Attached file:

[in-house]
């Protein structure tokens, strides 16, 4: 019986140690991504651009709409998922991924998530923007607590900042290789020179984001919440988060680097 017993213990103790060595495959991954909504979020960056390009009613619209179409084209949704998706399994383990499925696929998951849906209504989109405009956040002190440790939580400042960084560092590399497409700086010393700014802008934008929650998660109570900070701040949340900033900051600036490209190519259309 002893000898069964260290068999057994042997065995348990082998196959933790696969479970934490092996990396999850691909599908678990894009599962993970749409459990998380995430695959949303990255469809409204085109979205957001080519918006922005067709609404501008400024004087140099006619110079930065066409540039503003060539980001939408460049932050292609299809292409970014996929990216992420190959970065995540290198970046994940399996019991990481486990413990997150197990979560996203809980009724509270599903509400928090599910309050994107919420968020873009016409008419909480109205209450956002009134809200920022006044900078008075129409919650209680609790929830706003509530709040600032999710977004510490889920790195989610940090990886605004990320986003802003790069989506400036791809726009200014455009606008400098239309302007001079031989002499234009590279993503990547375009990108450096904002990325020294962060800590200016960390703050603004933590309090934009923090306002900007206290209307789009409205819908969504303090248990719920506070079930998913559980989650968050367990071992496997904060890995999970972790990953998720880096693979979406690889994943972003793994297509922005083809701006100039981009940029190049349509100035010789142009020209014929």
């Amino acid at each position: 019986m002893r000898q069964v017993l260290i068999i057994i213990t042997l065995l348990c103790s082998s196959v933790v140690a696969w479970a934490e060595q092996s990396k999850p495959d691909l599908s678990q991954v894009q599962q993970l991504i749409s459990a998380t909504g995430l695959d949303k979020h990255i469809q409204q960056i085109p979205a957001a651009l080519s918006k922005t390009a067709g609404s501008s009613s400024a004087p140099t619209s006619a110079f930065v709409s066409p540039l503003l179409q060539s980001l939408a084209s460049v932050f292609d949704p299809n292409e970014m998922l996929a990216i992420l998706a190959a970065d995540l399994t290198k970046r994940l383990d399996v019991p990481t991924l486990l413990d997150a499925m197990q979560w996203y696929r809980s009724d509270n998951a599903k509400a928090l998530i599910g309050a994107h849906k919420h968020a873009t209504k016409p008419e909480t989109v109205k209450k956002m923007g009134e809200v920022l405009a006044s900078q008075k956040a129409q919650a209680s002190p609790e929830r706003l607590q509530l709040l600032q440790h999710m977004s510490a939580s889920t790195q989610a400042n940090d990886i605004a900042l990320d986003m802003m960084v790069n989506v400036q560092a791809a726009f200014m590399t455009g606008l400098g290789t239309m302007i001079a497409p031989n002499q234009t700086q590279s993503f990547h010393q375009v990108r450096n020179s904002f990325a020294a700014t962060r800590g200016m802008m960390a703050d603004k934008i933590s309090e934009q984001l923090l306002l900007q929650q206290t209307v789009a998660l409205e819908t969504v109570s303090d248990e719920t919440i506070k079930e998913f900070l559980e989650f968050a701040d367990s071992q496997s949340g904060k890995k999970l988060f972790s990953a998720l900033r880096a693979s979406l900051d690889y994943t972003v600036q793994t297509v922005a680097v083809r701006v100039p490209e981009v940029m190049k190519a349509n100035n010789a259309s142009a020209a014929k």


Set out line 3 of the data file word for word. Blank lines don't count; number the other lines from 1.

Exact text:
């Amino acid at each position: 019986m002893r000898q069964v017993l260290i068999i057994i213990t042997l065995l348990c103790s082998s196959v933790v140690a696969w479970a934490e060595q092996s990396k999850p495959d691909l599908s678990q991954v894009q599962q993970l991504i749409s459990a998380t909504g995430l695959d949303k979020h990255i469809q409204q960056i085109p979205a957001a651009l080519s918006k922005t390009a067709g609404s501008s009613s400024a004087p140099t619209s006619a110079f930065v709409s066409p540039l503003l179409q060539s980001l939408a084209s460049v932050f292609d949704p299809n292409e970014m998922l996929a990216i992420l998706a190959a970065d995540l399994t290198k970046r994940l383990d399996v019991p990481t991924l486990l413990d997150a499925m197990q979560w996203y696929r809980s009724d509270n998951a599903k509400a928090l998530i599910g309050a994107h849906k919420h968020a873009t209504k016409p008419e909480t989109v109205k209450k956002m923007g009134e809200v920022l405009a006044s900078q008075k956040a129409q919650a209680s002190p609790e929830r706003l607590q509530l709040l600032q440790h999710m977004s510490a939580s889920t790195q989610a400042n940090d990886i605004a900042l990320d986003m802003m960084v790069n989506v400036q560092a791809a726009f200014m590399t455009g606008l400098g290789t239309m302007i001079a497409p031989n002499q234009t700086q590279s993503f990547h010393q375009v990108r450096n020179s904002f990325a020294a700014t962060r800590g200016m802008m960390a703050d603004k934008i933590s309090e934009q984001l923090l306002l900007q929650q206290t209307v789009a998660l409205e819908t969504v109570s303090d248990e719920t919440i506070k079930e998913f900070l559980e989650f968050a701040d367990s071992q496997s949340g904060k890995k999970l988060f972790s990953a998720l900033r880096a693979s979406l900051d690889y994943t972003v600036q793994t297509v922005a680097v083809r701006v100039p490209e981009v940029m190049k190519a349509n100035n010789a259309s142009a020209a014929k």